"In winter, bears do not hunt for food"

Since the verbal prefix marks definiteness of the absolutive argument only, ergative nouns are by default "neutral" in that regard, that is, definiteness must be deduced from context. In order to clarify this, the direct object can be incorporated into the verb, with the object merging with the verb after the verbal prefix (as they are now part of the verb, the vowels in the noun are all fronted).

If we, in the above case, now want to clarify that we are actually speaking about a specific bear, the direct object "bag" ("food") would be incorporated (fronting the back vowel "a" to "á"), thereby changing the verb from a transitive to an intransitive one, and the bear - now the absolutive argument - can be specified as being definite or indefinite!

Pnangvaş şáꞥ, gomas ì-bág-fádó-qe
winter LOC ABS.bear INTR.DEF-food-hunt-NEG

"This bear does not hunt in winter."

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eldin raigmore
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Re: Conlang breakthroughs thread

Post by eldin raigmore » 16 Dec 2018 23:17

Maybe go with something like a nineteen-tubs system for abandoned ideas.

Label seven tubs with the names of the days of the week.
When you abandon an idea put your work on it in the tub for that day.

Label another twelve tubs with the names of the months of the year.
When you’re putting something in a weekday’s tub you may notice something already in it that’s been there over a week.
When you’ve left an idea alone for over a week, put it in the tub for that month.

When you reconsider an idea, pull it out of its tub. If you re-abandon it, put it in the tub for that day, not the tub you got it out of.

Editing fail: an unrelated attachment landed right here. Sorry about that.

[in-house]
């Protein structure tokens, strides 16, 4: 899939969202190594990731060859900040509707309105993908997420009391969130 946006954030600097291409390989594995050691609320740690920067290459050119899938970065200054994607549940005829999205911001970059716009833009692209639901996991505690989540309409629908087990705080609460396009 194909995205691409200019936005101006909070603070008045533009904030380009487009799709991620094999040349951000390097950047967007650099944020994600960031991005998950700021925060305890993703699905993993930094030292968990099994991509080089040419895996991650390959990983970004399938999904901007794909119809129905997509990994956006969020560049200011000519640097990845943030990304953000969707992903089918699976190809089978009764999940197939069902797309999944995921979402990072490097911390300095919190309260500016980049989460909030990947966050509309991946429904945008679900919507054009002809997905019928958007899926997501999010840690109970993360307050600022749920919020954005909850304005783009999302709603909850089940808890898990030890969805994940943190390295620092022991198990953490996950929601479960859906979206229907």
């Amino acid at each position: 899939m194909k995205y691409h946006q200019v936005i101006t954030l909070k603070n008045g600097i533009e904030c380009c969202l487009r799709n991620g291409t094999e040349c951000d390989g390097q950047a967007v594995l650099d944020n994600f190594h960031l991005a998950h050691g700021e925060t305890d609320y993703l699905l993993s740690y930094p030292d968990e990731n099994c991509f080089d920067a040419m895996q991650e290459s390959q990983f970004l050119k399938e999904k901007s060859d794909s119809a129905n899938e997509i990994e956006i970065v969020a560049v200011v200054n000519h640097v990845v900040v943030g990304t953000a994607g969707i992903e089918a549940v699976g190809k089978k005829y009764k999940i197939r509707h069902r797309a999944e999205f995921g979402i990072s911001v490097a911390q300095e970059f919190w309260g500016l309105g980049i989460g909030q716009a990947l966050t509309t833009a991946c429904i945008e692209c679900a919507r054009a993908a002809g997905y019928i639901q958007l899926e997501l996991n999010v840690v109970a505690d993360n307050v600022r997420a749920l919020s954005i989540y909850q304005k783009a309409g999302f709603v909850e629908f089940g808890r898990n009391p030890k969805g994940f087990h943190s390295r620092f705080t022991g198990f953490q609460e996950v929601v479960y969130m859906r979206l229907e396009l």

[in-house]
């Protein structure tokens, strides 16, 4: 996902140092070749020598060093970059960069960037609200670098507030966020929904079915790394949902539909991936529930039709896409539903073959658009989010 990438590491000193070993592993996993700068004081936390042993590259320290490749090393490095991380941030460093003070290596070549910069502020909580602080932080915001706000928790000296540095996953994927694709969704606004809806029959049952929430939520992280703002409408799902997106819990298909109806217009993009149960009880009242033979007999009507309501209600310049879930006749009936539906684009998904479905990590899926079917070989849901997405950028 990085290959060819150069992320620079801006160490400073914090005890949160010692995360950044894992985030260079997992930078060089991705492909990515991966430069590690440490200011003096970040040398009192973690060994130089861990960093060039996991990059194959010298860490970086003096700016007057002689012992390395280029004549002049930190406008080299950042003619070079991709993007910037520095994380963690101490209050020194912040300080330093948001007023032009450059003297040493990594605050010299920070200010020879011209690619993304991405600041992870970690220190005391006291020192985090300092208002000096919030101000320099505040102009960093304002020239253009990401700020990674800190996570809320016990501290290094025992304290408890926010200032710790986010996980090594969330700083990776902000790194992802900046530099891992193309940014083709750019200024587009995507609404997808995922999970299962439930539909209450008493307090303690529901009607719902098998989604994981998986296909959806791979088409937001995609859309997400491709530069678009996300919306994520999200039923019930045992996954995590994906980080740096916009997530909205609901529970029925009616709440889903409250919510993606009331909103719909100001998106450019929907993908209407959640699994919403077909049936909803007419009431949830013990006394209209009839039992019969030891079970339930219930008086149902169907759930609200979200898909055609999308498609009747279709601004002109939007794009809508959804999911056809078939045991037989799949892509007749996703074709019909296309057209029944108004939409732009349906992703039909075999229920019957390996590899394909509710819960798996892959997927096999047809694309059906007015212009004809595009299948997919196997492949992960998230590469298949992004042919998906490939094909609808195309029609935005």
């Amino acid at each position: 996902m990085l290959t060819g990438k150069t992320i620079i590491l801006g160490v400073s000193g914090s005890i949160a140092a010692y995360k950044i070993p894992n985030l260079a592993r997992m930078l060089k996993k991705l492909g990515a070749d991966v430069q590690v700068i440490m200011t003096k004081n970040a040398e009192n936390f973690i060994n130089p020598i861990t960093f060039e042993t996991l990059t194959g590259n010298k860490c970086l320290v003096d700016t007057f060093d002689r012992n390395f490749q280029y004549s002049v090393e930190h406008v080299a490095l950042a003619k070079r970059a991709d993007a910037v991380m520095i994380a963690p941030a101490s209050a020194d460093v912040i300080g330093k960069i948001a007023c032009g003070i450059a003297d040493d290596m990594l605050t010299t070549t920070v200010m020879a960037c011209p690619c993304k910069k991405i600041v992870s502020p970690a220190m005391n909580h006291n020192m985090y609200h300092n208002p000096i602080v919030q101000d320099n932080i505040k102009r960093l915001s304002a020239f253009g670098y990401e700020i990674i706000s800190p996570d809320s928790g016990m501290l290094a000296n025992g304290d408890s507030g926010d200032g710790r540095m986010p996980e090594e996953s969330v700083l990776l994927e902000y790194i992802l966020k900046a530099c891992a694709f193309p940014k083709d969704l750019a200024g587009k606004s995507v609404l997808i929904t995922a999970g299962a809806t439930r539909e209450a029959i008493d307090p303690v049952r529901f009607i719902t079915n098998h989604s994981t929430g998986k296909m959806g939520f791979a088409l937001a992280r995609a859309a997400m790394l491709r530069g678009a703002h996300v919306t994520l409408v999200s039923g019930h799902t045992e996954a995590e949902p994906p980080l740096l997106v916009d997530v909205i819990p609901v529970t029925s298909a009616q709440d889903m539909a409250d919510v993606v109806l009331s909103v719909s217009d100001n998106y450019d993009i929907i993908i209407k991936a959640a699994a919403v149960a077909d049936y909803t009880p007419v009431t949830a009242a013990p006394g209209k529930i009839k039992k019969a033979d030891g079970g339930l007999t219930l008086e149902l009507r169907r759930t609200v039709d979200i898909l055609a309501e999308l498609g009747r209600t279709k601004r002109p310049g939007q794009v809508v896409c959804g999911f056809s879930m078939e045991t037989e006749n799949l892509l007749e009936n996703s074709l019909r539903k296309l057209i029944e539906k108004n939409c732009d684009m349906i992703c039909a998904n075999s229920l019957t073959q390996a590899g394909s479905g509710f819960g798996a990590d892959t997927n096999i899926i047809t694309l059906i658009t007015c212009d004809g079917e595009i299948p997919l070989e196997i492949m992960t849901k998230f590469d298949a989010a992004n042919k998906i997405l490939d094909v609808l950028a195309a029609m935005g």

When you notice scratchwork etc. for an idea you’ve done nothing with, not even reconsidering it, for over a year, discard it permanently.

—————

Your landlord, or whoever lives with you, might insist on some modifications or refinements to such a system.

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Re: Conlang breakthroughs thread

Post by Shemtov » 23 Dec 2018 20:14

I wasn't thinking of adjectives, heck, some details of adjective morphology in the language are still undecided, but I was reading about Italian syntax and decided I want to do something similair with the adjective syntax in nĆaulaosz. Actually,it's gotten me thinking about adjectives in nĆauloasz in general, and since I started typing this, I think I've got the morphology hammered out- at least I have a better idea of what I want then when I started.
Many children make up, or begin to make up, imaginary languages. I have been at it since I could write.
-JRR Tolkien

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Re: Conlang breakthroughs thread

Post by Cẅènyon » 13 Jan 2019 20:33

Since November 2018, when I started focusing on Quenya, I began trying to make my conlangs as similar as possible to it, which led me to disaster. I kept some time focused on Quenya, but then I realised that I was just going to lose all my conlanging skills and now I'm trying to remake something original, which probably wont success for another time.
Trying to found which reasons had led me to this situation, I found that the guiltiest was orthography. Some problems are:
-Cc or Kk: not sure whether of those use as standard.
-Not sure if /β/ can coexist with /v/ without misprnouncing.
-Not sure what I want my orthography to look like.
Actually, these problems are probably making conlanging a nightmare to me.
Thanks.

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Shemtov
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Re: Conlang breakthroughs thread

Post by Shemtov » 14 Jan 2019 21:50

I was trying to think about the Aimdulite mood system. I knew I wanted it to be heavy on Epistemic and Evidentiality, but I wasn't sure how to implement the system. Then, on Saturday, for some reason, it clicked!
Many children make up, or begin to make up, imaginary languages. I have been at it since I could write.
-JRR Tolkien

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LinguistCat
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Re: Conlang breakthroughs thread

Post by LinguistCat » 15 Jan 2019 04:18

I might keep notes on computer but I might do better working things out and seeing what I want to do with sound and grammar changes by writing things out on paper. This is as much a break through as anything else